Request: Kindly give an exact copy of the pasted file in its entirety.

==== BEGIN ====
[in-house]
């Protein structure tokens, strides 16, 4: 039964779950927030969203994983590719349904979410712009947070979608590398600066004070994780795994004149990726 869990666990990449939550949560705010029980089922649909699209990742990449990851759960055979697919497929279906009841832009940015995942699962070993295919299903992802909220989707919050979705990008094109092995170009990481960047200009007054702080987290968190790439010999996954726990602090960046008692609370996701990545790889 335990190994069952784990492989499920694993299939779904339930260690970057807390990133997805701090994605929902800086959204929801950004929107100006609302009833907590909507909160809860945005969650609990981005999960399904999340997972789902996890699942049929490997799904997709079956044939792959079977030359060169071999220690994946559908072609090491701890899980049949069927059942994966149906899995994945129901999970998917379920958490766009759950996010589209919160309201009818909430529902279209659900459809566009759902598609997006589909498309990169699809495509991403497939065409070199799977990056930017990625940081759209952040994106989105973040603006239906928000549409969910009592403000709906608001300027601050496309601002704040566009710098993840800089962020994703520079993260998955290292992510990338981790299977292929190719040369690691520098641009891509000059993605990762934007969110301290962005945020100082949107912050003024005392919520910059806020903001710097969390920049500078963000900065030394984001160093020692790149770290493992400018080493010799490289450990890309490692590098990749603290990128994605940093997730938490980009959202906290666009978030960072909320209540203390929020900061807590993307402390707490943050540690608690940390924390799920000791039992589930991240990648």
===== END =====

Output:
[in-house]
């Protein structure tokens, strides 16, 4: 039964779950927030969203994983590719349904979410712009947070979608590398600066004070994780795994004149990726 869990666990990449939550949560705010029980089922649909699209990742990449990851759960055979697919497929279906009841832009940015995942699962070993295919299903992802909220989707919050979705990008094109092995170009990481960047200009007054702080987290968190790439010999996954726990602090960046008692609370996701990545790889 335990190994069952784990492989499920694993299939779904339930260690970057807390990133997805701090994605929902800086959204929801950004929107100006609302009833907590909507909160809860945005969650609990981005999960399904999340997972789902996890699942049929490997799904997709079956044939792959079977030359060169071999220690994946559908072609090491701890899980049949069927059942994966149906899995994945129901999970998917379920958490766009759950996010589209919160309201009818909430529902279209659900459809566009759902598609997006589909498309990169699809495509991403497939065409070199799977990056930017990625940081759209952040994106989105973040603006239906928000549409969910009592403000709906608001300027601050496309601002704040566009710098993840800089962020994703520079993260998955290292992510990338981790299977292929190719040369690691520098641009891509000059993605990762934007969110301290962005945020100082949107912050003024005392919520910059806020903001710097969390920049500078963000900065030394984001160093020692790149770290493992400018080493010799490289450990890309490692590098990749603290990128994605940093997730938490980009959202906290666009978030960072909320209540203390929020900061807590993307402390707490943050540690608690940390924390799920000791039992589930991240990648």